Introductory Thoughts (5-15 minutes – These are for discussion to introduce this week’s Lesson Ideas.)
- Read the opening paragraph in today’s lesson Introduction. What is the biggest shift in belief or philosophy you have personally experienced? How did others around you react? Did you keep/lose friends? Family relationships? Why?
- When have you wondered about the sincerity of someone’s personality or beliefs? Our instinct is to be skeptical. And, we can’t forget what we have experienced? What is required in order for family/friends to turn a major corner with someone who experiences a dramatic spiritual transformation?
- Who has seen you most deeply and accurately? What draws them closer to you? What pushes them away?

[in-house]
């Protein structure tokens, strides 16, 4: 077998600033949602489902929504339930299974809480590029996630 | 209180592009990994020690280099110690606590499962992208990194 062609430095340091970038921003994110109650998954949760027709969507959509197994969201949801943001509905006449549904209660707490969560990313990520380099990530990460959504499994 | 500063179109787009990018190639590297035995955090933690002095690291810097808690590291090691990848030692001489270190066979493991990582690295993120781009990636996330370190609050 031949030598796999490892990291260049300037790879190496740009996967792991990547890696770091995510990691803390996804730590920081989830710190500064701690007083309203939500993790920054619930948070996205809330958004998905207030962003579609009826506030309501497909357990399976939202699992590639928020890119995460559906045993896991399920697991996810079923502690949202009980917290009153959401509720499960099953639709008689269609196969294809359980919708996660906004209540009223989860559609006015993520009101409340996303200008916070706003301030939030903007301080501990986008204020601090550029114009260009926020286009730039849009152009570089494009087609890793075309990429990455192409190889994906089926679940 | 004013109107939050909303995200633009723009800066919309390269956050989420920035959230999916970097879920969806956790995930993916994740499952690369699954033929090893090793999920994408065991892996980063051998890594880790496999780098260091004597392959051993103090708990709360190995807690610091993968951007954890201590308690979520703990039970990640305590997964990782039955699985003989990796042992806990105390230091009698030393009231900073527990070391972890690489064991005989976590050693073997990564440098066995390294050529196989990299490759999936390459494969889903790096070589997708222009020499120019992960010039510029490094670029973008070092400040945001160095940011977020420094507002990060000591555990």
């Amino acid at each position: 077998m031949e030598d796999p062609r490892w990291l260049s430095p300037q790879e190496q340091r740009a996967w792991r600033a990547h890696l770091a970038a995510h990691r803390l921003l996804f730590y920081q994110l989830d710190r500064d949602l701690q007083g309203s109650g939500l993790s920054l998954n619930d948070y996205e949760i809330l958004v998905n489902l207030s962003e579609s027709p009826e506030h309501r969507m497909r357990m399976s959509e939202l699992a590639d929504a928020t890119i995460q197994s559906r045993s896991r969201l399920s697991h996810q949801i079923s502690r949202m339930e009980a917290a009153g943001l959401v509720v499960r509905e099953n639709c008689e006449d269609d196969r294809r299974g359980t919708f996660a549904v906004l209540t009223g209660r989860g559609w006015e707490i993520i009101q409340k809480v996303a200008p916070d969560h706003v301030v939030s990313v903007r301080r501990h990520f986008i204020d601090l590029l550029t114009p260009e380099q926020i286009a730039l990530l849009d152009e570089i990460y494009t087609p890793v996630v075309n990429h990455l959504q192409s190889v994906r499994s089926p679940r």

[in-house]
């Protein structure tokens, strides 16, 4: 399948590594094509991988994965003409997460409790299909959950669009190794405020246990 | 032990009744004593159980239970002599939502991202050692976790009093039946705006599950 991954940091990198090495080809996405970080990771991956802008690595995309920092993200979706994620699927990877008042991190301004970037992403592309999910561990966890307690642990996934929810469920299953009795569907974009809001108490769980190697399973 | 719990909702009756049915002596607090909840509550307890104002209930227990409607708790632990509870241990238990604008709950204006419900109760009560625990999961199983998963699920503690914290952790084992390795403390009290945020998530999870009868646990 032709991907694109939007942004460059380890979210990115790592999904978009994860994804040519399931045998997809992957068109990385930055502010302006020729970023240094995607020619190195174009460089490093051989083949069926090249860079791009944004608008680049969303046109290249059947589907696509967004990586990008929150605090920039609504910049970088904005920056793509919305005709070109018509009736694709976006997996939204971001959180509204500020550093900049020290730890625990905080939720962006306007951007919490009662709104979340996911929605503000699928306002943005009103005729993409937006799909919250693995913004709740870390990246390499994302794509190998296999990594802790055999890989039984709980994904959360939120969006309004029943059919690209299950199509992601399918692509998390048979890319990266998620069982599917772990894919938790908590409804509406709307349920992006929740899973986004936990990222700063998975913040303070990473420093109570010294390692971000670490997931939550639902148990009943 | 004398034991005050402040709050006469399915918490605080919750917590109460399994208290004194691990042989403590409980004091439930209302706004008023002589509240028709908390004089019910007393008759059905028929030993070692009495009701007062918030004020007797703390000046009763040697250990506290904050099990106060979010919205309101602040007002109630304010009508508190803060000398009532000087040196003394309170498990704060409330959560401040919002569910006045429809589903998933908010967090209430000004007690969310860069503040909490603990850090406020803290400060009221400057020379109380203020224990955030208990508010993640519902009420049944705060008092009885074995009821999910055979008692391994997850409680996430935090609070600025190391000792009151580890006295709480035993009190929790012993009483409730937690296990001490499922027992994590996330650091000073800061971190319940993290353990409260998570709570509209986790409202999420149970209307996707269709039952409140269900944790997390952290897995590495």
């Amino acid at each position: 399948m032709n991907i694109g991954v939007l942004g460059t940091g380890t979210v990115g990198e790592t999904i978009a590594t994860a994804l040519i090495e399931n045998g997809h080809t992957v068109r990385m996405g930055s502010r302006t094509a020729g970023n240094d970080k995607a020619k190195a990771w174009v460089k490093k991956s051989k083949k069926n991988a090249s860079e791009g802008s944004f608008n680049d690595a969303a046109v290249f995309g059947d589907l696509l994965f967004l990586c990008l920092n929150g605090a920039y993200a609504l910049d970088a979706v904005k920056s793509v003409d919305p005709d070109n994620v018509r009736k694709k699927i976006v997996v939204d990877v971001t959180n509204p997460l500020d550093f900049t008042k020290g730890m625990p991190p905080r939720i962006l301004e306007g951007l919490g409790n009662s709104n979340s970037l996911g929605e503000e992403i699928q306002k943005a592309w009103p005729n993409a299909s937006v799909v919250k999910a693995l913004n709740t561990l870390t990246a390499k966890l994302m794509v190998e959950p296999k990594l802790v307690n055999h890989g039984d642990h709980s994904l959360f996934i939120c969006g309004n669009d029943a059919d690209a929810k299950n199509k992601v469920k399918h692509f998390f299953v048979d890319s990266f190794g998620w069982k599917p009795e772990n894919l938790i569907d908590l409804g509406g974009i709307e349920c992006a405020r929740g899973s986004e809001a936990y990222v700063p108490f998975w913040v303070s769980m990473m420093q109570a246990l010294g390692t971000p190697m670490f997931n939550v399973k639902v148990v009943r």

- Take a look at “Beginning the Lesson” on p42 of your Uniform Teaching Guide. Why do first impressions matter so much to us?
Studying & Discussing the Passage (20-25 minutes – See Brian Harbour’s Commentary for added insights and explanations.)
- Share an overview of the Lesson from “Locating the Text” (Teaching Guide ) and then examine the Focal Passage using a variety of teaching methods…
Acts 9: 19b-22 Proclaiming Jesus
What has happened to Paul in ch9 prior to v19? Who are these disciples in v19b? In light of v20, how would you characterize the reaction in v21? What does v22 tell about Saul’s sincerity and intent?
Acts 9: 23-25 A plot to kill him
Why did the Jews plot to kill him in v23? What does v24-25 tell us about Saul’s disciples? How do you explain their allegiance to him?
Acts 9: 26-31 An advocate